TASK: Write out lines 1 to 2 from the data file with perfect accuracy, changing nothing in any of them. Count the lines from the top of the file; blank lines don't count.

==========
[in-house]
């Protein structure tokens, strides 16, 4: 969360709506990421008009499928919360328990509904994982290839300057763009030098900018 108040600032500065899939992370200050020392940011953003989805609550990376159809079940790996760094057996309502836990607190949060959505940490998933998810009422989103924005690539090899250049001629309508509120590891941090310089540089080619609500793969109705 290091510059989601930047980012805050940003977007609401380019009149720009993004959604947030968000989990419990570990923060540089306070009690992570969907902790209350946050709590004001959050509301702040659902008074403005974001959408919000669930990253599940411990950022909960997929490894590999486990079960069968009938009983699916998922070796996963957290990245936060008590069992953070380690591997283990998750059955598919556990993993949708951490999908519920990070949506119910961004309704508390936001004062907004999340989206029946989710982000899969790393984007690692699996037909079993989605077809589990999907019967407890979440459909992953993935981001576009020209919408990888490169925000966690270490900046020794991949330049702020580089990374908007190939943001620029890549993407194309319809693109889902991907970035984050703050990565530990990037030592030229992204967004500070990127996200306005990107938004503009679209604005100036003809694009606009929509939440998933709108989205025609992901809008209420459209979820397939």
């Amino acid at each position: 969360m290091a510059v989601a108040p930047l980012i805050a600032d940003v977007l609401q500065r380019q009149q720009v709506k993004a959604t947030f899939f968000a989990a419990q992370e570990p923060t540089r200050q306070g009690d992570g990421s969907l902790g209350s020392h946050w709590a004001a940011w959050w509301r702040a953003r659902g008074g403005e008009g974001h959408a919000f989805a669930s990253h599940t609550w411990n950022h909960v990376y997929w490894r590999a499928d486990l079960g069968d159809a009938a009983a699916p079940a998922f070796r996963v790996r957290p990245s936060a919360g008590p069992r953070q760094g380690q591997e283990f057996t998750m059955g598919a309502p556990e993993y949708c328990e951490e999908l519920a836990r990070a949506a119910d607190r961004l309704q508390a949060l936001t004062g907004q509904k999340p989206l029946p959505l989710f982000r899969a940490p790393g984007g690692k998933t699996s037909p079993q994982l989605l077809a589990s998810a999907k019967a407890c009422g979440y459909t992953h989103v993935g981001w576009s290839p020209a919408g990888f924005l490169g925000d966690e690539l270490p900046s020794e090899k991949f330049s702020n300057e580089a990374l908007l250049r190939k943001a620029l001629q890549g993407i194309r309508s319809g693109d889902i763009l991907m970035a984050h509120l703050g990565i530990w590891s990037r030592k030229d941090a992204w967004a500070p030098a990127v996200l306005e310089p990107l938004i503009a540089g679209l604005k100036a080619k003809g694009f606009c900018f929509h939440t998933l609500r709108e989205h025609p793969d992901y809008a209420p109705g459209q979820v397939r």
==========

[in-house]
């Protein structure tokens, strides 16, 4: 969360709506990421008009499928919360328990509904994982290839300057763009030098900018 108040600032500065899939992370200050020392940011953003989805609550990376159809079940790996760094057996309502836990607190949060959505940490998933998810009422989103924005690539090899250049001629309508509120590891941090310089540089080619609500793969109705 290091510059989601930047980012805050940003977007609401380019009149720009993004959604947030968000989990419990570990923060540089306070009690992570969907902790209350946050709590004001959050509301702040659902008074403005974001959408919000669930990253599940411990950022909960997929490894590999486990079960069968009938009983699916998922070796996963957290990245936060008590069992953070380690591997283990998750059955598919556990993993949708951490999908519920990070949506119910961004309704508390936001004062907004999340989206029946989710982000899969790393984007690692699996037909079993989605077809589990999907019967407890979440459909992953993935981001576009020209919408990888490169925000966690270490900046020794991949330049702020580089990374908007190939943001620029890549993407194309319809693109889902991907970035984050703050990565530990990037030592030229992204967004500070990127996200306005990107938004503009679209604005100036003809694009606009929509939440998933709108989205025609992901809008209420459209979820397939």